So the hardware and content people are walking a fine line toward universal 4K Blu-ray support. The content can't move up until the supporting hardware is ready, and moving too fast will alienate users of current-generation Blu-ray players.

Online services are a very different story. Not bound by rigid hardware distribution limits, they can simply pump up their signal quality, balance it with more efficient data compression, and send it out to our bulging broadband pipes.

Netflix (NASDAQ:NFLX) was first in line with several of its original shows offered in 4K SuperHD quality. The company is also working with movie and TV studios to procure higher-quality versions of older material. Ironically, that's mostly material created on good old celluloid film, which offers image quality far beyond 4K or even the upcoming 8K levels. Content created with digital cameras and computerized cutting rooms, well, they are limited to the quality of their original formats.

According to Netflix enthusiast site Instantwatcher, Netflix currently offers 5,700 of its 7,200 movies and show seasons in 4K video quality. It's what you expect from Netflix nowadays, though these streams require a truly high-speed broadband connection and a high-end Netflix subscription.

Amazon.com (NASDAQ:AMZN) also offers 4K video streaming under its Prime Video service. This quality upgrade got started last December, and Amazon's 4K library is nowhere near as exhaustive as the Netflix catalog. But give it time, and you'll eventually see Amazon catching up.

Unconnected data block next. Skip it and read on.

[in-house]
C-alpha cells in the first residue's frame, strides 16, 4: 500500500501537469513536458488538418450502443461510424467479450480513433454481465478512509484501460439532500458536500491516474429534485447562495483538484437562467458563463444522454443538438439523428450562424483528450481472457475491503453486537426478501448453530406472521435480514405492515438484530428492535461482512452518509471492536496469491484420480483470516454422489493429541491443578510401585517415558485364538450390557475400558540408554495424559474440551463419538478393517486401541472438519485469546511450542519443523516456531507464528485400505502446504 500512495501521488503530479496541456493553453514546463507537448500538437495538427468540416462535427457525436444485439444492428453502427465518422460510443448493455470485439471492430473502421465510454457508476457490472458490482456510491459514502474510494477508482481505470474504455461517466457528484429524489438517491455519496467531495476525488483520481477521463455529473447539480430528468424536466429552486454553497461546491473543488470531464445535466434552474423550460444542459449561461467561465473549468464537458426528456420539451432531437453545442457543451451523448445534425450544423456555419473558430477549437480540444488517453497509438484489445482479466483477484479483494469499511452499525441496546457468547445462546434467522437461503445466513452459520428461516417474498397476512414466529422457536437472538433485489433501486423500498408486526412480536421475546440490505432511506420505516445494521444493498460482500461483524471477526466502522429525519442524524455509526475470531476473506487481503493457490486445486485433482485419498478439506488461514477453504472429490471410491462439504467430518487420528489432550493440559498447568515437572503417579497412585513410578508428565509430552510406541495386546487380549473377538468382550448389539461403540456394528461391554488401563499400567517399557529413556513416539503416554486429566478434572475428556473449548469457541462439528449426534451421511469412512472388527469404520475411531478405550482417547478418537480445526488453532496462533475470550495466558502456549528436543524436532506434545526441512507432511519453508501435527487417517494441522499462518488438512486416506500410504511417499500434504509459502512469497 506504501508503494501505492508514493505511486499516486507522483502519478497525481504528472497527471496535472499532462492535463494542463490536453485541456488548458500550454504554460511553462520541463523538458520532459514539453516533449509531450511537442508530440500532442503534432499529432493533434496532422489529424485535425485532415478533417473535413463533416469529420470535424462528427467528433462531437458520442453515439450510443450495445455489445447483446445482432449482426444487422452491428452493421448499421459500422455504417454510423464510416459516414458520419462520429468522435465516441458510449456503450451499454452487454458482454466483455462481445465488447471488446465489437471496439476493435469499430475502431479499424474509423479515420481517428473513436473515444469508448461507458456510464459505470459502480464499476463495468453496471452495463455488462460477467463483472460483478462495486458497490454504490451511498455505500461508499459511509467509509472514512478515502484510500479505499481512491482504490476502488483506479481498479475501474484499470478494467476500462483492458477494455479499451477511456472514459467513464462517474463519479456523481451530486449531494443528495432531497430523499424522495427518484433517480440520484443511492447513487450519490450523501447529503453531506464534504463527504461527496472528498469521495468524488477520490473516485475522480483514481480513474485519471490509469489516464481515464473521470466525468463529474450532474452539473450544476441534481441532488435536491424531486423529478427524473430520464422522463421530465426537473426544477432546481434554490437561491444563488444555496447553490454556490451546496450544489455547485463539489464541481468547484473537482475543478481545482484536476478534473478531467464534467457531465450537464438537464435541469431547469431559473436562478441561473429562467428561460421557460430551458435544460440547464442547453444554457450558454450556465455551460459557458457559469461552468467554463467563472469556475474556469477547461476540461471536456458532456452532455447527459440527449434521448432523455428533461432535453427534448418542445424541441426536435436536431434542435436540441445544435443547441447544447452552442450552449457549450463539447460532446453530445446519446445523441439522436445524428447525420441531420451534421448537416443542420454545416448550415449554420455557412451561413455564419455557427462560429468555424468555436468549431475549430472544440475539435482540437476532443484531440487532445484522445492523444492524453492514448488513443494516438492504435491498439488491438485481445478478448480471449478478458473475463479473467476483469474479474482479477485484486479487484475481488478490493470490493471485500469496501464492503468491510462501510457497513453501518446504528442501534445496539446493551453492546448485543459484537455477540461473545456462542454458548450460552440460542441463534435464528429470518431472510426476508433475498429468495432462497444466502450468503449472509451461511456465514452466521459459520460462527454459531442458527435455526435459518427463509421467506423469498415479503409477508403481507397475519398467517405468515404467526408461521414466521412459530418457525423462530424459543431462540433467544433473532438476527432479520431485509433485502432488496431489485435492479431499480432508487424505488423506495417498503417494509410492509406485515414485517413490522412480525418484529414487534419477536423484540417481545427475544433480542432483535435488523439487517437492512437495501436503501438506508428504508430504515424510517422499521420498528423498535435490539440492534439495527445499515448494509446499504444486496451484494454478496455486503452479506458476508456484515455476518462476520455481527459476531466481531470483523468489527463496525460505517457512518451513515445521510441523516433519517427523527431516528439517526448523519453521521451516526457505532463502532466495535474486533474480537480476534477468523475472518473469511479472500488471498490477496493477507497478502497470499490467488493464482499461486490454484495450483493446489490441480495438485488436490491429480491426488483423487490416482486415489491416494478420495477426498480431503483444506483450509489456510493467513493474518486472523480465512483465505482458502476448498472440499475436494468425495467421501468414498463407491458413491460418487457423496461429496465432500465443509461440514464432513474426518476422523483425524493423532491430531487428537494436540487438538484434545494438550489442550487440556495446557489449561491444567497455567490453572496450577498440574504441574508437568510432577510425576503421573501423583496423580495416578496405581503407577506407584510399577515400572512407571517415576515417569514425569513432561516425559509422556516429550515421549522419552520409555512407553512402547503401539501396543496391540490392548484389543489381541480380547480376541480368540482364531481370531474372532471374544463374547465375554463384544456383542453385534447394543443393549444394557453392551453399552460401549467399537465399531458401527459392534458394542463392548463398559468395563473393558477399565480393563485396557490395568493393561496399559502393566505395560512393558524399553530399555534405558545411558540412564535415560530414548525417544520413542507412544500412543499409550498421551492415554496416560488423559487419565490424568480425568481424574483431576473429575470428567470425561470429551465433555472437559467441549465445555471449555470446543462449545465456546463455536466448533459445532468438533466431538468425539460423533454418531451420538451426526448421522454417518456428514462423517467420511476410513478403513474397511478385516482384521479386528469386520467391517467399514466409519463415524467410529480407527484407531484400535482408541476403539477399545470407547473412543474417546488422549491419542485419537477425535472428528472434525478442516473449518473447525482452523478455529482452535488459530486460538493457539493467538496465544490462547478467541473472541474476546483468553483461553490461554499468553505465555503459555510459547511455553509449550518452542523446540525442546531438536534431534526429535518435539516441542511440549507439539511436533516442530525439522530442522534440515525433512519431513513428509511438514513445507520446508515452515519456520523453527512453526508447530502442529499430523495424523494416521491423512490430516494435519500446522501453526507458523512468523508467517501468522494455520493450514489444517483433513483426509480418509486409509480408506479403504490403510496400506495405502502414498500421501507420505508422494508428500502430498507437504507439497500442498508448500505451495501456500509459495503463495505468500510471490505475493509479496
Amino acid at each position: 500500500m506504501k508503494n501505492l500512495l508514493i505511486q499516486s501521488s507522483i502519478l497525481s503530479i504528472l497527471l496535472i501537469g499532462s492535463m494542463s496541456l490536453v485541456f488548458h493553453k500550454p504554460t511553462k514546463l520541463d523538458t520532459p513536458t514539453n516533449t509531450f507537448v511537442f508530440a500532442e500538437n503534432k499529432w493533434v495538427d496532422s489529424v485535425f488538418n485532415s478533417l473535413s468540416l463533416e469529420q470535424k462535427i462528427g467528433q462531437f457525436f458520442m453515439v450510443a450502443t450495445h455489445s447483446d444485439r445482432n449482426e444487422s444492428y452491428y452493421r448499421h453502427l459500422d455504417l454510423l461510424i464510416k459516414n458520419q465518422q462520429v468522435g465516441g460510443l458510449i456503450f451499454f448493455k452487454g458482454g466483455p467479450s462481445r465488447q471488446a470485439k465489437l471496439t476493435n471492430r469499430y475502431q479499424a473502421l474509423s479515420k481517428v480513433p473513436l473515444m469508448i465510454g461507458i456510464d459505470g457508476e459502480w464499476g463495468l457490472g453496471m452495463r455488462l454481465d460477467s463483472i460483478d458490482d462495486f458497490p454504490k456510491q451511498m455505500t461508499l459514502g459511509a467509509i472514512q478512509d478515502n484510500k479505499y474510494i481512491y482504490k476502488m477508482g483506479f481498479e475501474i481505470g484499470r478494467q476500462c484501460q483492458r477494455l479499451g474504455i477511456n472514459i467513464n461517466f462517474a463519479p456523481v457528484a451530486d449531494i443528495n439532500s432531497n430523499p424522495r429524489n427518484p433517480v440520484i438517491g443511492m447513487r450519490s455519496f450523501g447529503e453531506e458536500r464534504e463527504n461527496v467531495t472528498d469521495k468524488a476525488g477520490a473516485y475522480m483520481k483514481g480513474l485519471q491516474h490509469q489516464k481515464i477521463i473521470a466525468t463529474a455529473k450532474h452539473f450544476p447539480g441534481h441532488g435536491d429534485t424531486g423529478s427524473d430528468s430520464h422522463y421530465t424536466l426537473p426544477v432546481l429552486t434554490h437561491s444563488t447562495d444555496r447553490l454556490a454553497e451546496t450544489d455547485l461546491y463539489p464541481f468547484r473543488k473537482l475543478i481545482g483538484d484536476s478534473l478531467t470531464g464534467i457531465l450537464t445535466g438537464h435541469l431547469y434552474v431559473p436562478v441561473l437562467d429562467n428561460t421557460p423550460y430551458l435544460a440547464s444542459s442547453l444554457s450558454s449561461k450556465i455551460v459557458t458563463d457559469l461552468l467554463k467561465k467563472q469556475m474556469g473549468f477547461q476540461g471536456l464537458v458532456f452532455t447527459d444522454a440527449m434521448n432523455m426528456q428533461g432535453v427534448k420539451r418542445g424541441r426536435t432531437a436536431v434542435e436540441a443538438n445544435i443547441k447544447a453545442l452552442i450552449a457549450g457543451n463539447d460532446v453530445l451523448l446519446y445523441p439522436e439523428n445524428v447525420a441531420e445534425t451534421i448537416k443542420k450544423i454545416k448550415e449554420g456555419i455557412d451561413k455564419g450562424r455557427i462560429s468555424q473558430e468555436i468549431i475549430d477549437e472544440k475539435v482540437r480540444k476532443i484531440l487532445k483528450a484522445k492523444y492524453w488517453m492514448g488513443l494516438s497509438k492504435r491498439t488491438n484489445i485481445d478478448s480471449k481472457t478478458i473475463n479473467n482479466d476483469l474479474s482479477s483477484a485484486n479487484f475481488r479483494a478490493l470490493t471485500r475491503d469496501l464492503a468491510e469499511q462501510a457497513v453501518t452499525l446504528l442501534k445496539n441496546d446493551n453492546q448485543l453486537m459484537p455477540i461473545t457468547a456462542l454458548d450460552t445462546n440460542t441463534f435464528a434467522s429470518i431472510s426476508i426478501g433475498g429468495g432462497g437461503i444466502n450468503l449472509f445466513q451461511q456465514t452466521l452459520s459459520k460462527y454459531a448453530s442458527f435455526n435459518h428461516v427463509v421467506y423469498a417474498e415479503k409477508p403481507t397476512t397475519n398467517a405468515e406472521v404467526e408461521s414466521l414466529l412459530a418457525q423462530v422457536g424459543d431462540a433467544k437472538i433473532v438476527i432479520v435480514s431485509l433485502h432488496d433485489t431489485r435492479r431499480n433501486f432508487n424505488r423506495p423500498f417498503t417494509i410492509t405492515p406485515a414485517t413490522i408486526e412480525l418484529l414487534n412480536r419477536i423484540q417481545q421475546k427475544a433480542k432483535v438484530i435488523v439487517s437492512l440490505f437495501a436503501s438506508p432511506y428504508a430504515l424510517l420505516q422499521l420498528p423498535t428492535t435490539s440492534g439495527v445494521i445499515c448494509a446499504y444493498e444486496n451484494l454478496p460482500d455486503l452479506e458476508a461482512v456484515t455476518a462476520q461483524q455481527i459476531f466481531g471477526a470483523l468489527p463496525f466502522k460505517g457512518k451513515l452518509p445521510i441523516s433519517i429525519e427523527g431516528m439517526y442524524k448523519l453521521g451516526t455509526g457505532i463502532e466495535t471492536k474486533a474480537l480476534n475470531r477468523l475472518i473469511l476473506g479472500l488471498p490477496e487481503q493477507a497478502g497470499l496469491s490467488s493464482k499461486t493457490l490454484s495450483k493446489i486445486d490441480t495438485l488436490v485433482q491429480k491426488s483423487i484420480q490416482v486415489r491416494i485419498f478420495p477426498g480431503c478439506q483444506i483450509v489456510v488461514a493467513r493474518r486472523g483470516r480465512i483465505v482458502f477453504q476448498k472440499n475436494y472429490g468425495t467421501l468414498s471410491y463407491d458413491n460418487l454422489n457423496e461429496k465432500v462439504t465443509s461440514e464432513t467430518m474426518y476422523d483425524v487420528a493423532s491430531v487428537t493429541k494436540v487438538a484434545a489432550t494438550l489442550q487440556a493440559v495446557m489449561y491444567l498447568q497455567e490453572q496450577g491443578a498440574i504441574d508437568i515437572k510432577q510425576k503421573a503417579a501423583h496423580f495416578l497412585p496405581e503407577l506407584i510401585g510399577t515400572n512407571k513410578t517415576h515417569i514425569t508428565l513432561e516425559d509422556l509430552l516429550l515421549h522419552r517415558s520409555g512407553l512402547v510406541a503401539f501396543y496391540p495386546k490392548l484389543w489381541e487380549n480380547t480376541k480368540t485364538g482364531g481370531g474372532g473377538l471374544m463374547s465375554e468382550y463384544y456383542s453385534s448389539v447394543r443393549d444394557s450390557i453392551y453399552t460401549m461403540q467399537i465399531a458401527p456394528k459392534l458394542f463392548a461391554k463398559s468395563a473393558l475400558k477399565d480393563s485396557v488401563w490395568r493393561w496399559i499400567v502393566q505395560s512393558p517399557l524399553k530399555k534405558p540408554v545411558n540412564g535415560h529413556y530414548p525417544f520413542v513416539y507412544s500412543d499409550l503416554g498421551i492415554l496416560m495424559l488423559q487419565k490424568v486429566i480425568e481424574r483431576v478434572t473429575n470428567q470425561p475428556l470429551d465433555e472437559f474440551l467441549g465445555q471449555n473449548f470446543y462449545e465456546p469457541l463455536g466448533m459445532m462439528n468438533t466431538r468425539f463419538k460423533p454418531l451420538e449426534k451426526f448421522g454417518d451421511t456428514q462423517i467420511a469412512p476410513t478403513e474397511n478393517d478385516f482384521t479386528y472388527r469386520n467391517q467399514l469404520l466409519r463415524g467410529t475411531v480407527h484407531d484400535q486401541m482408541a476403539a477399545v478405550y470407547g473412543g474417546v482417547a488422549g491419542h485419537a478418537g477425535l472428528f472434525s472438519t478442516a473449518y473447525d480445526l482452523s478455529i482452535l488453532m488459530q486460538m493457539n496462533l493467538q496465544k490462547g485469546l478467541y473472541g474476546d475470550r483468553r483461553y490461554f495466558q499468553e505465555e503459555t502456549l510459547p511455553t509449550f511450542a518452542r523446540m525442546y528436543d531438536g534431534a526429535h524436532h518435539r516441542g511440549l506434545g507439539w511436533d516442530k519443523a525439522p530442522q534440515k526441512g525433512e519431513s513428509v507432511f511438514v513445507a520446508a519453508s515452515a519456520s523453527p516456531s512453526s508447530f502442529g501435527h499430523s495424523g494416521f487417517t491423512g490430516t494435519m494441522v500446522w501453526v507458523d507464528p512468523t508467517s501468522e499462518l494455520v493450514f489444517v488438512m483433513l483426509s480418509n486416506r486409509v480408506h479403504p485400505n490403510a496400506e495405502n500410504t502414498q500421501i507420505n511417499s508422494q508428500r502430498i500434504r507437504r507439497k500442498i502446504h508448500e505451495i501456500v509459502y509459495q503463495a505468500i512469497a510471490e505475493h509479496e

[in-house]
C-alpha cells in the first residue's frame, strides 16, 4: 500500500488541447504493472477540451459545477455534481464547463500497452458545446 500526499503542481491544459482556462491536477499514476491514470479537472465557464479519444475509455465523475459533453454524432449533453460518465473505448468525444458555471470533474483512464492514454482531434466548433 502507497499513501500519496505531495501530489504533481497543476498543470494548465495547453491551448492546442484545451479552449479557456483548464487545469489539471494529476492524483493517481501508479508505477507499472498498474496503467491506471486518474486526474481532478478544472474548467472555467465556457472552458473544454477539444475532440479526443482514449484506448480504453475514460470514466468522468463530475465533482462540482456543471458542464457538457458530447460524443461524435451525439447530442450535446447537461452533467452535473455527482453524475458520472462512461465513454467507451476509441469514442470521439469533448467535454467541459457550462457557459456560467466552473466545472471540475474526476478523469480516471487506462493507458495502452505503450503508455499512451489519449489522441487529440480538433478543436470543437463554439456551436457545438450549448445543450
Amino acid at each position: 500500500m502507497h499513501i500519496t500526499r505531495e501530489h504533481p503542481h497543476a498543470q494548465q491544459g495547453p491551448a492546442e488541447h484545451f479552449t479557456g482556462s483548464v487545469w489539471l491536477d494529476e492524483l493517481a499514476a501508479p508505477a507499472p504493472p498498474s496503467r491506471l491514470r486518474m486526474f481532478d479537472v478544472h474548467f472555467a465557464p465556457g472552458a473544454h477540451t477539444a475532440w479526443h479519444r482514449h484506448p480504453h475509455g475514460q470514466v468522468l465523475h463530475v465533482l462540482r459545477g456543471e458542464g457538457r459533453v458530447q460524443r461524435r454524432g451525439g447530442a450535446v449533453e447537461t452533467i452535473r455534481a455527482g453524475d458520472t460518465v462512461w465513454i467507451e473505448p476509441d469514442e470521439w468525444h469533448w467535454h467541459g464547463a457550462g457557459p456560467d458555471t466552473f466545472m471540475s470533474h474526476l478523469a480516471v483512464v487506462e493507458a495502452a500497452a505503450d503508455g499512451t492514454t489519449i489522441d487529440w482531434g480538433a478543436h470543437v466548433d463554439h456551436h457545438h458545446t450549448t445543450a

In days of yore, you typically needed an extra set-top box in order to connect that flashy 4K TV set to a suitable online video stream. These days, so-called smart TVs are commonplace and you should really expect a new 4K set to come with apps for Netflix, Amazon Prime Video, and more. Hook the TV set up to your Wi-Fi network, sign in to your favorite video service, and start clicking.

Is it inevitable?
4K TV is coming as surely as the HDTV standard did before it or cable boxes and color TV before that.

TV set makers are looking forward to another wave of hardware replacement, and the Consumer Electronics Association expects 4K Ultra HD to become the most popular TV format as early as 2017.

Meanwhile, Hollywood is getting ready for the quality upgrade. Hit shows like Game of Thrones are already shot and edited on 4K-quality hardware, but the high-definition TV broadcasts are limited to 1080 HD. In many cases, today's HD stations only run 720-pixel horizontal lines through your cable box, no matter how detailed the original may be. In some cases, moving to 4K TV will be as easy as flipping a switch to recode at a higher quality. In other cases, many show crews will need better cameras and editing boards in order to keep up with the times.

But it's all going to happen in due time. 4K TV is coming, and it's here to stay -- at least until the 8K revolution clears the table again.

Anders Bylund owns shares of Netflix, and has the following options: short January 2016 $320 puts on Amazon.com and long January 2016 $320 calls on Amazon.com. He'll be ready for the digital revolution. The Motley Fool owns shares of and recommends both Amazon.com and Netflix. Try any of our Foolish newsletter services free for 30 days.